WILMINGTON, NC (WECT) - Teachers at Forest Hills Elementary are learning "street talk," or how kids communicate, so that they can correct the slang that students bring into school. They say teachers need to have an understanding and a plan.
At Forest Hills Elementary in Wilmington, where every student works with their own set of words, learning the lingo is a plan that seems to be working.
"It's just diverse in every aspect - from the extremely wealthy to the homeless," says Forest Hills Elementary Teacher of the Year Kim Ciamillo, who teaches fourth and fifth graders.
Diversity is the reason Forest Hills calls itself a global school and the reason the teachers are getting schooled in "street speak" spoken by children of different backgrounds.
"We're trying to get our staff, which is not African-American largely, to try to get them to understand that it's a different way of communicating," says Principal Michael Cobb. "When students say something, don't get offended. Try to understand and go beyond that."
"It's important for me to know their language but its not important, necessarily, for me to let them use it in the classroom," says Ciamillo.
Teachers say the lessons in lingo and culture have given them new patience and perspective when they head back to the classroom.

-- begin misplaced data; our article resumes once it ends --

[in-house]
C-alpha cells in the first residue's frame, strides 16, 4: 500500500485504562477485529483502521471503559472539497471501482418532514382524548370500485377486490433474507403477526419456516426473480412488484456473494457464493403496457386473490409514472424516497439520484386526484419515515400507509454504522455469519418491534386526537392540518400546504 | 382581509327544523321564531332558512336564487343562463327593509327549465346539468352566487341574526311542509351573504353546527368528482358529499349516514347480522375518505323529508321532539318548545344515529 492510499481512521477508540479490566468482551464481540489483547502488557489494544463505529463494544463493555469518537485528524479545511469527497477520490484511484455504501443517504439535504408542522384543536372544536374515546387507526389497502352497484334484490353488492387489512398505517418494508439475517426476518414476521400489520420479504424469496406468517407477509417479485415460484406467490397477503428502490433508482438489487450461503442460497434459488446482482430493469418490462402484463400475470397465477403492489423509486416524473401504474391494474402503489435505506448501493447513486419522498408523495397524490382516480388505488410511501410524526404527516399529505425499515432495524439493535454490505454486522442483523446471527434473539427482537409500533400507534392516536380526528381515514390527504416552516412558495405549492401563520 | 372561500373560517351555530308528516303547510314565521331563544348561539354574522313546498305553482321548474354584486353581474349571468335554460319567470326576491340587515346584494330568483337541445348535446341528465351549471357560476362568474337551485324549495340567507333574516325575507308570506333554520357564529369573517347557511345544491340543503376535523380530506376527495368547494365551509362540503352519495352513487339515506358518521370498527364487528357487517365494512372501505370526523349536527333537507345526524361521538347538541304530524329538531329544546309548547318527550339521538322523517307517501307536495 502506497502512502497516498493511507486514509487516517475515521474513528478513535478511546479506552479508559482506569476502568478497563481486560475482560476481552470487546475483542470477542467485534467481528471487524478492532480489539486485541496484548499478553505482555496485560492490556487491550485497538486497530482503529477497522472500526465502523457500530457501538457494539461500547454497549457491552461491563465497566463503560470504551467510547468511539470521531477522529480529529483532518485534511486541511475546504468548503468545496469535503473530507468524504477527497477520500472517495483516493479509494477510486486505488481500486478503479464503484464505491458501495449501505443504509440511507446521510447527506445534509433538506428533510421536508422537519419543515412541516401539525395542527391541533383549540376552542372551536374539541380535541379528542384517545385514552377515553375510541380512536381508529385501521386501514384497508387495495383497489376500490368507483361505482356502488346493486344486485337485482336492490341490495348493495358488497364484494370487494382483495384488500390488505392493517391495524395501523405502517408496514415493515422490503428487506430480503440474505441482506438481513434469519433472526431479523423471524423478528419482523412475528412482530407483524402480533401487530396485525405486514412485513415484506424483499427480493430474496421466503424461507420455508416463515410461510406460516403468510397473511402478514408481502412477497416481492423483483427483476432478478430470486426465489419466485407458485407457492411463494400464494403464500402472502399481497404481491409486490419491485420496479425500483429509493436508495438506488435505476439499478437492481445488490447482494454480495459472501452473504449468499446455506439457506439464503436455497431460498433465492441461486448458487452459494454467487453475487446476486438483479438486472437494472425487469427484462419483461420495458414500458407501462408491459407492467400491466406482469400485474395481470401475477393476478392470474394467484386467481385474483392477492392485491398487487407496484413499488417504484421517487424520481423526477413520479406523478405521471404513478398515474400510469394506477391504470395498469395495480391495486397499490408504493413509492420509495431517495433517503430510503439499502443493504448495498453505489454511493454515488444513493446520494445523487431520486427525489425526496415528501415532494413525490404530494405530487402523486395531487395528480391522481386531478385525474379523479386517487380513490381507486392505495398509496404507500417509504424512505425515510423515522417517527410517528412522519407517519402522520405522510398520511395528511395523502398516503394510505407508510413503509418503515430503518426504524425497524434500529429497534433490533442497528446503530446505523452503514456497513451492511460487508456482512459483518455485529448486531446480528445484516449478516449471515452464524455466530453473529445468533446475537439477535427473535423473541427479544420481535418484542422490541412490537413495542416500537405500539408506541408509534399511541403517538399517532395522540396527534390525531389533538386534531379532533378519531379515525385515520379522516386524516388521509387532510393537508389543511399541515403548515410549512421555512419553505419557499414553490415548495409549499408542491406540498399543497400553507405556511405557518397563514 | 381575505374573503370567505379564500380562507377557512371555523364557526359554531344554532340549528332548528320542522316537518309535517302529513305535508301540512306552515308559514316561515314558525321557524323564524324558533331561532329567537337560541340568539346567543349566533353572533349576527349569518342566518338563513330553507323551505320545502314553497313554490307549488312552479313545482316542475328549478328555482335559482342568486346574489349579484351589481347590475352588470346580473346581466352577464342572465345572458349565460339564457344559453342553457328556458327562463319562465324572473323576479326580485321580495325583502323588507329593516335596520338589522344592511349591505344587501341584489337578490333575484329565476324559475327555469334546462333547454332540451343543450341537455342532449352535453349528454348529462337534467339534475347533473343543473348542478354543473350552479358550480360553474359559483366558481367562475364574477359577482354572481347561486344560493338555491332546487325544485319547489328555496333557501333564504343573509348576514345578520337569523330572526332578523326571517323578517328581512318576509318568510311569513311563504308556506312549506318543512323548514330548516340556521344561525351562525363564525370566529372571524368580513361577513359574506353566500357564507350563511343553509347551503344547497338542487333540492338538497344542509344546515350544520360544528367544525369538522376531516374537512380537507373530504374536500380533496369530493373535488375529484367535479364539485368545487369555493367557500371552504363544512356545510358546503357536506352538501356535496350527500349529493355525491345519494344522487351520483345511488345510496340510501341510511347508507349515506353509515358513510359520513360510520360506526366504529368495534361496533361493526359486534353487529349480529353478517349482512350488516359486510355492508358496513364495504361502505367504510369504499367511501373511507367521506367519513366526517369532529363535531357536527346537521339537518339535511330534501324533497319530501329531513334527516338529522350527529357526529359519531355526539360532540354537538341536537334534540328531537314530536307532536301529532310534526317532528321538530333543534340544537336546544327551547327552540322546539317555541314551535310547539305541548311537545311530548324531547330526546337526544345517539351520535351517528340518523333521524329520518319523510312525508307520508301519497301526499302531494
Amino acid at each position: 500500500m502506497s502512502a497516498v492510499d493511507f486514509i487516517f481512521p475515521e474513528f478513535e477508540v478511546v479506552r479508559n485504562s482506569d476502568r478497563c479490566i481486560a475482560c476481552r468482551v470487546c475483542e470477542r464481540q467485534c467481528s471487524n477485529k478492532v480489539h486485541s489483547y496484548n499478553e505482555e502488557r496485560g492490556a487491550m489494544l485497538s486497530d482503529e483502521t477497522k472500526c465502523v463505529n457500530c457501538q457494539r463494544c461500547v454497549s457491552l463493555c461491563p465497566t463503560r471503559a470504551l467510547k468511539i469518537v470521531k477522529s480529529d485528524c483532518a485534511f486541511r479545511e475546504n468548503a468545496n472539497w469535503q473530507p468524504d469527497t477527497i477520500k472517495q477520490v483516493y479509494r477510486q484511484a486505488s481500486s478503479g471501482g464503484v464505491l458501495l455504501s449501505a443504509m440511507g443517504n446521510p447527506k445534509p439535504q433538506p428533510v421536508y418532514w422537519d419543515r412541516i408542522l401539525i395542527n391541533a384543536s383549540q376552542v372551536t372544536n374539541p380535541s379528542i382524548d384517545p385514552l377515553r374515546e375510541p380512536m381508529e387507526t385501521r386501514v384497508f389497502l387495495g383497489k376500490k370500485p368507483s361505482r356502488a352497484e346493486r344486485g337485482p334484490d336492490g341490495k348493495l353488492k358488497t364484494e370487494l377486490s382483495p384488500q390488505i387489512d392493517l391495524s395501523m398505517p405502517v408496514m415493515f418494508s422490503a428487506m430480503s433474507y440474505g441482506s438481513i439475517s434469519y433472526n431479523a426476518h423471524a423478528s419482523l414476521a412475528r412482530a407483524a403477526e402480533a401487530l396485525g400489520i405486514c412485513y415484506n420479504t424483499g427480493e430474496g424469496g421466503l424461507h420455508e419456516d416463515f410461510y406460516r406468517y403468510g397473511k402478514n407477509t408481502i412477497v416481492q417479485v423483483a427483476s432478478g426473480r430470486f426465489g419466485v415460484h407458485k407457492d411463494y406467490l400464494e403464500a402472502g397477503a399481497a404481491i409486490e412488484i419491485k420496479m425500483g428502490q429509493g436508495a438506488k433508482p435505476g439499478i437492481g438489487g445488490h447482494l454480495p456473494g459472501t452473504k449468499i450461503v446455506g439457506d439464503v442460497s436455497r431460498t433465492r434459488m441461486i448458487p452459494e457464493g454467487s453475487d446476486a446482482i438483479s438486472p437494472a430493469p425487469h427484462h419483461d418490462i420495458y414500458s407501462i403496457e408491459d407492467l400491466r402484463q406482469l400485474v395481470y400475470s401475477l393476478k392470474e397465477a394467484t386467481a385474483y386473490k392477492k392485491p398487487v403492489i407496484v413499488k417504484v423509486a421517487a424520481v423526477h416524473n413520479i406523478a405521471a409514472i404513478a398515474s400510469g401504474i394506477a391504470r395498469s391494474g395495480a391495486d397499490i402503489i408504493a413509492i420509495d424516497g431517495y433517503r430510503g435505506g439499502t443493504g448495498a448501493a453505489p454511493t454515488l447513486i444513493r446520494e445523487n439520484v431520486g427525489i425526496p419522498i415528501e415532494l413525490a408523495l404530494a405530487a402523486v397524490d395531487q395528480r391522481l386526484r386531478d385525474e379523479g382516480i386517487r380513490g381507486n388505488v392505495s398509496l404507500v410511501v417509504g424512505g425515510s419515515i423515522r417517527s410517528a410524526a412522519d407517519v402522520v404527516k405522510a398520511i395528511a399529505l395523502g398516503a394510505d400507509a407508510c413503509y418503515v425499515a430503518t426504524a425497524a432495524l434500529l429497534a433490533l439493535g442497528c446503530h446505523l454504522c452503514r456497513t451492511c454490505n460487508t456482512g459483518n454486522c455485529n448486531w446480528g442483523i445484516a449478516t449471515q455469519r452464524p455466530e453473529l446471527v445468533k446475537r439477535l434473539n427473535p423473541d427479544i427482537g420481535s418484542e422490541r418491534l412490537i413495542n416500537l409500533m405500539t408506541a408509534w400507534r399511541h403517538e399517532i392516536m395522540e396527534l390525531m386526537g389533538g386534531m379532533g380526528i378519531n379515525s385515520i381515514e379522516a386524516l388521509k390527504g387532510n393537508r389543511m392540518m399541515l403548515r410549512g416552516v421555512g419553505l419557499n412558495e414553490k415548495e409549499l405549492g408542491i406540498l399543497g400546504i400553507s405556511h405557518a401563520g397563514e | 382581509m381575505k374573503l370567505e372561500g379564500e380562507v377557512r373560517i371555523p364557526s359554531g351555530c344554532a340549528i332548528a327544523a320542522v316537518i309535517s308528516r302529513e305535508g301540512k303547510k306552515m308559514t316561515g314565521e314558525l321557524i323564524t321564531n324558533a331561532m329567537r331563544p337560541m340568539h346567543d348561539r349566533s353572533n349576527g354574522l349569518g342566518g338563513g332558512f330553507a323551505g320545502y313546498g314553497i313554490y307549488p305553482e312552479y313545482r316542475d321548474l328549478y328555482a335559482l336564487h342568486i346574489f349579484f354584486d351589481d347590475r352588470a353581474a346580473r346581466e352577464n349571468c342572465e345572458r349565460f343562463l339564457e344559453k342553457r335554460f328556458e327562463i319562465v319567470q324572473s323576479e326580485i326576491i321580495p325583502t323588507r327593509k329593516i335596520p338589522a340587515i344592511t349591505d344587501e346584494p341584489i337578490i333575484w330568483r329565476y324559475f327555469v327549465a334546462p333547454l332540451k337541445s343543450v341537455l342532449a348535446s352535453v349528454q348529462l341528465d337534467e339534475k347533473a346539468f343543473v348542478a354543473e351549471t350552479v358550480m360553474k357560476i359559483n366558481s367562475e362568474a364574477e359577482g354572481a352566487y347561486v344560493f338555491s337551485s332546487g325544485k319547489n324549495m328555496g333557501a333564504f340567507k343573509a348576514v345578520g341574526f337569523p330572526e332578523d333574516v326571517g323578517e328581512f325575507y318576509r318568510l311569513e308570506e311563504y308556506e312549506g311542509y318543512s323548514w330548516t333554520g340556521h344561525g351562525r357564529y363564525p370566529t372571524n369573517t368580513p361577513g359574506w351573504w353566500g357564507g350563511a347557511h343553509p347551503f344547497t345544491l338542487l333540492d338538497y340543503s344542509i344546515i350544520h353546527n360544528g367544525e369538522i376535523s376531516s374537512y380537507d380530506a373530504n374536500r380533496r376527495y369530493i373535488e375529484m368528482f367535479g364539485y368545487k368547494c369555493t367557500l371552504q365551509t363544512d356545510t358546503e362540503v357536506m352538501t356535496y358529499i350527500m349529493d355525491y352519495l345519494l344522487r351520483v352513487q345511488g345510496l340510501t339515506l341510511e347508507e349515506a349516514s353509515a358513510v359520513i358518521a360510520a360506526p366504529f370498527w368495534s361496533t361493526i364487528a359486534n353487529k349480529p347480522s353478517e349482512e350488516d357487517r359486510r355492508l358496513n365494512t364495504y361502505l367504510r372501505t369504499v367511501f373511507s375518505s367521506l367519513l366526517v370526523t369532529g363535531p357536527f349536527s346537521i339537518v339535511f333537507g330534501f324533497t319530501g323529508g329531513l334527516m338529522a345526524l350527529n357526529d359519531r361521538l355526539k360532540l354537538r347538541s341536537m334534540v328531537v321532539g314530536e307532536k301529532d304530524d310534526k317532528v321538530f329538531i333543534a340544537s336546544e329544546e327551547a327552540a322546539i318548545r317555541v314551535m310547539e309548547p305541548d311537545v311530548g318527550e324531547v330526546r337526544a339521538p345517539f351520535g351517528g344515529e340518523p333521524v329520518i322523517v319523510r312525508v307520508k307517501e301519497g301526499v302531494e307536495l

"A student might say to me, 'I ain't got no pencil today,'" says Ciamillo. "Who are you asking for a pencil? 'Mrs. Ciamillo, may I please borrow a pencil?' Here you go!"
These teachers aren't learning how to use slang. They're learning a responsible way to correct it in class.
"If you cannot relate to them, you cannot make an impact on their education," says Ciamillo.
Making an impact means understanding the core of the students culture and their way of communicating.
The idea for the teacher's lessons started after the school got their AYP scores back and saw some groups were falling behind.
Something wasn't working and they decided the problem was language and communication. At Forest Hills Elementary 61 percent of students are on reduced lunch, a subsidized lunch program, 43 percent of students are white and 44 percent are African-American.
In July of 2009, the school received their Adequate Yearly Progress and A.B.C., a state review program, scores. Students in the "African American" and "reduced lunch" classifications were not performing at a satisfactory level.
"We needed to do something different because what we were doing was not working well enough," says Cobb.
That's when they decided to incorporate teacher lessons on language and culture.
Most teachers at the school are white women, like many schools across the state. The dramatic difference in ethnicity and socioeconomic backgrounds between the staff and the students created a gap in cultural understanding.
Since the teachers have been receiving lessons in student lingo and home culture, early standardized testing scores have increased and discipline reports have gone down.
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